Metro Weekly

Traumatized at the Giant

Ebony Belcher was thrown out of a Giant in DC by a lesbian security guard for using the women's restroom

Giant Food store - Photo: JD Uy
Giant Food store – Photo: JD Uy

“That lesbian woman attacked me just for using a restroom that I have equal rights to use,” says Ebony Belcher.

The women’s restroom in question was at a Northeast D.C. Giant grocery store, where Belcher claims to have been assaulted last week by on-duty security guard Francine Bernice Jones. Jones was standing at the door and greeted Belcher as she entered the store. Belcher then asked a Giant employee for directions to the restroom. A minute or two after entering, the door sprang open and she heard someone shouting.

“I know you’re a he-she,” she heard Jones say. “I know you hear me. You’re not supposed to be in the women’s restroom. They didn’t pass the law yet. You know you did wrong to have ya’ll coming in here using the restroom when they didn’t pass the law.”

At first, Belcher didn’t realize Jones was yelling at her. “Ma’am, are you serious?” she asked as she exited the stall. “Are you talking to me?”

“You know who I’m talking to, you man…you faggot,” Jones replied.

Belcher informed Jones that she was “legally a female” and had an ID.

“I don’t give a shit about that,” Jones said. “I know you’re a man. Look at you — you look like you’re dying anyway.”

The verbal assault became physical when Belcher tried to leave the restroom. “I couldn’t even get past her because she started doing this like football, side-to-side move,” she says. “Then she grabbed me by my arm, swung me around and started pushing me out of the store.”

All the while, the 32-year-old Belcher claims a Giant employee was calling her obscene names. “It was awful and really hurt my feelings. I’ve been transgender since I was 14 years old and I have never had that problem ever in my life.” Things were made worse when the attacker identified herself as a lesbian.

“While she was at the door of the restroom, she kept acknowledging herself as being in the LGBT community,” Belcher says. “I said, ‘If you are in the community, you should have some compassion for people like myself using the restroom.’ She was like, ‘I don’t give a shit. I know who you are.’ I told her she was evil.”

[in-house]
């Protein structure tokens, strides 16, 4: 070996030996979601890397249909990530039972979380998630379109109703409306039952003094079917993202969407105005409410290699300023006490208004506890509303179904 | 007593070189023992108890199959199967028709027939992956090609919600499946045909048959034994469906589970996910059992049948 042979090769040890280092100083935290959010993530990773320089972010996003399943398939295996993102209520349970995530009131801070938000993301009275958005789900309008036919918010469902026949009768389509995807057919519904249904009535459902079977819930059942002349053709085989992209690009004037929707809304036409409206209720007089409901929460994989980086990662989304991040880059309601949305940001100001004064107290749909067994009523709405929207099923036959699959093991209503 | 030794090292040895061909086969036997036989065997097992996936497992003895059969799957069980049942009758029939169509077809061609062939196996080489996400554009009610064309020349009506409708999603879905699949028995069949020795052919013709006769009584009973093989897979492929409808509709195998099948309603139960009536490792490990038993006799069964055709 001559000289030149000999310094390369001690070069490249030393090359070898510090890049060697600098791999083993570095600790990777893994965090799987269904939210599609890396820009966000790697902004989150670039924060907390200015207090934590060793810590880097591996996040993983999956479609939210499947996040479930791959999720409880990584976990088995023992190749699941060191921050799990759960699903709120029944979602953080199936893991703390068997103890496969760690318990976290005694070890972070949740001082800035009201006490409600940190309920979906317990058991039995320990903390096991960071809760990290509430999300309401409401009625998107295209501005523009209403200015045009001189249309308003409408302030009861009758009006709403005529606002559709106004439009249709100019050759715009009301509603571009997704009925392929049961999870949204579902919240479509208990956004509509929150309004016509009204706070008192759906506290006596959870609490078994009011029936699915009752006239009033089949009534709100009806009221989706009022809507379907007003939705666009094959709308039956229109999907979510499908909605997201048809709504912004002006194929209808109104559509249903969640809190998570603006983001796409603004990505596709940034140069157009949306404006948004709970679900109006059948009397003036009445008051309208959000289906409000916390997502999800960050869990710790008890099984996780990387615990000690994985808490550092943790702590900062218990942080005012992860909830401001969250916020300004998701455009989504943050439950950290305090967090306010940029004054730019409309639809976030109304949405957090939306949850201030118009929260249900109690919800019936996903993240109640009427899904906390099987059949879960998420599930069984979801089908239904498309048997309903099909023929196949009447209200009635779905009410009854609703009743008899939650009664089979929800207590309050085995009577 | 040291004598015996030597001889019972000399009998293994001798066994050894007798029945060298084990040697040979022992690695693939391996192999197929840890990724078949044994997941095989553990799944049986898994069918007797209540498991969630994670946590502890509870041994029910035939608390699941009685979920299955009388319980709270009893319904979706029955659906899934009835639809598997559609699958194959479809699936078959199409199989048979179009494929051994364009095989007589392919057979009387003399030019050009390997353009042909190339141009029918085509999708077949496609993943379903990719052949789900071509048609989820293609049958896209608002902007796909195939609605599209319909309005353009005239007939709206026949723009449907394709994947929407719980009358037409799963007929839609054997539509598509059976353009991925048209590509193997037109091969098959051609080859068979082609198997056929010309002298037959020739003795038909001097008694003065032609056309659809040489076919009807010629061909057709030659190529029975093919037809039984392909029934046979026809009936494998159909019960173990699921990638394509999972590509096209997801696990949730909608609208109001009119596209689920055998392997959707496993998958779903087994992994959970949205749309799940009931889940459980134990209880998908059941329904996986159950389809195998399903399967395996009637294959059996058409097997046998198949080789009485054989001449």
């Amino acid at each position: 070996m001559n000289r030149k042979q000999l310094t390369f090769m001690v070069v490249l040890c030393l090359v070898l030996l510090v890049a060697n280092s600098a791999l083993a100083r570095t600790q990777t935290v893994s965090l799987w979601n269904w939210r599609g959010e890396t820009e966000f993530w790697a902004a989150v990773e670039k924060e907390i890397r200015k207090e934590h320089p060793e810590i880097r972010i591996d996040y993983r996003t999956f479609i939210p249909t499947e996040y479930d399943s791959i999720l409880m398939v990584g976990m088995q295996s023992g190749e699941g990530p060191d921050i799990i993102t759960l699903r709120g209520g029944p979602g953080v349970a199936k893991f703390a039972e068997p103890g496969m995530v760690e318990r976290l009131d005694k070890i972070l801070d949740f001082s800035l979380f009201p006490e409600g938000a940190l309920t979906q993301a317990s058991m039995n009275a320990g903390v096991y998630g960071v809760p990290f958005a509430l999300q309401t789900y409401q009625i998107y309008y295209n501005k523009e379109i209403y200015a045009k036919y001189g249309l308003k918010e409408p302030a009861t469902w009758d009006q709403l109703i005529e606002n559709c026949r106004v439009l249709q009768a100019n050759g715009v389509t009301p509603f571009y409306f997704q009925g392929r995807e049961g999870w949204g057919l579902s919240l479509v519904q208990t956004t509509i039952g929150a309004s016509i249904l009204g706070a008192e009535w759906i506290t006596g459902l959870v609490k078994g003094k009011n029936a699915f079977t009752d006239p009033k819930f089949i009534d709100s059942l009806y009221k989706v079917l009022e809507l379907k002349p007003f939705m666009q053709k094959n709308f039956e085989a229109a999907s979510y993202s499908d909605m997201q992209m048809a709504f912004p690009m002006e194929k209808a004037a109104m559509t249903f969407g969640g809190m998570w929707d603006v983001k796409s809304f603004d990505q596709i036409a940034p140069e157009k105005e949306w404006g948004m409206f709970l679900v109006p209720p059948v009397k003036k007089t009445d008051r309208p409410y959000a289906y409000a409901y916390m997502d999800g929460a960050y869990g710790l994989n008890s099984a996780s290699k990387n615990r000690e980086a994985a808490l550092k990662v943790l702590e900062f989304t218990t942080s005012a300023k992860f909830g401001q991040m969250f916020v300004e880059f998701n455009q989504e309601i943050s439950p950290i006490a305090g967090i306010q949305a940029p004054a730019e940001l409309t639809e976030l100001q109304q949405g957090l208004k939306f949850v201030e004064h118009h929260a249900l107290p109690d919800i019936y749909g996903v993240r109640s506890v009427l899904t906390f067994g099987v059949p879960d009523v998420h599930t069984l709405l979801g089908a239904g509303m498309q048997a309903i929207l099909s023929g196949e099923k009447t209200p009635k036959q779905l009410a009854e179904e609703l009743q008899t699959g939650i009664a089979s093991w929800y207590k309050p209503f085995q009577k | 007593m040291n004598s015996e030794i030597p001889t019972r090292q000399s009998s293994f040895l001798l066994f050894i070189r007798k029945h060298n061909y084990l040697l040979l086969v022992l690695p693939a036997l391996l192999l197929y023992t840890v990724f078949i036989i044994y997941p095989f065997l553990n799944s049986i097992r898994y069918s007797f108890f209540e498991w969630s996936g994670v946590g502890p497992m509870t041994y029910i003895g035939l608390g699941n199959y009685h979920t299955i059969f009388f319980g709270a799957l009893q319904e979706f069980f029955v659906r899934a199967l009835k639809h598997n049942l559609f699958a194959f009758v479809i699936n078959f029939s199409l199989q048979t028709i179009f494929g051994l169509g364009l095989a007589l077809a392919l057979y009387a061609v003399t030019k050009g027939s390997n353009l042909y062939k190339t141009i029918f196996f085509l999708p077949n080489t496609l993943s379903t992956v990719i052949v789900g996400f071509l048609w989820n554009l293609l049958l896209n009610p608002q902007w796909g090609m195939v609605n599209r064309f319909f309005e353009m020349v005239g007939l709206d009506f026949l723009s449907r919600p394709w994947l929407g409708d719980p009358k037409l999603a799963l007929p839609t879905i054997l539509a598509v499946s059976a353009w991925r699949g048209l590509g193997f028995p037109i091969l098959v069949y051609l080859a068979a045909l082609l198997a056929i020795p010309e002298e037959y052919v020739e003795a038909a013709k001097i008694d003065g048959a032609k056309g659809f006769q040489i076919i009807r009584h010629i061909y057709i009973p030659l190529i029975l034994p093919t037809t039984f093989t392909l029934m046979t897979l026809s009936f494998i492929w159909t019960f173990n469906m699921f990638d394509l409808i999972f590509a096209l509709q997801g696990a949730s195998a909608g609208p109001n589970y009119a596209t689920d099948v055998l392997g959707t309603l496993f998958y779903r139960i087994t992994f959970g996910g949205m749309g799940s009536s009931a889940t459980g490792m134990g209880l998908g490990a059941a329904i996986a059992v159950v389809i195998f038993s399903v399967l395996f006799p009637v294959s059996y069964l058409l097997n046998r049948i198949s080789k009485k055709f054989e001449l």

Belcher suffers from Parkinson’s disease, a progressive disorder of the nervous system that affects movement, making the experience even more traumatic. “When she assaulted me, that’s when I got nervous and started tremoring,” Belcher says. “When she was pushing me out of the door, I almost fell.”

Once outside of the store, Belcher called the police and asked the operator if what had just happened was illegal. She was told that she “had every right” to use the women’s restroom.

“I was going to leave, but then I thought about it,” Belcher says. “She’s going to jail because she had no right to put her hands on me.”

Ebony Belcher
Ebony Belcher

Sgt. Jessica Hawkins, head of the police department’s LGBT Liaison Unit, who is a transgender woman, was one of the officers who responded to Belcher’s 911 call. “She was really heartfelt and sympathetic towards me,” Belcher says. “She told me to keep my head up and that no one should have ever stopped me from using the restroom.”

Jones was arrested and appeared the following day in the Superior Court of the District of Columbia on a charge of simple assault. The misdemeanor carries a maximum of 180 days in jail and a fine of up to $1,000. She plead not guilty and will appear for a status hearing on July 21. Belcher believes she was assaulted because of her gender identity and expression — and the U.S. Attorney’s Office is investigating whether the assault will be elevated to a hate crime.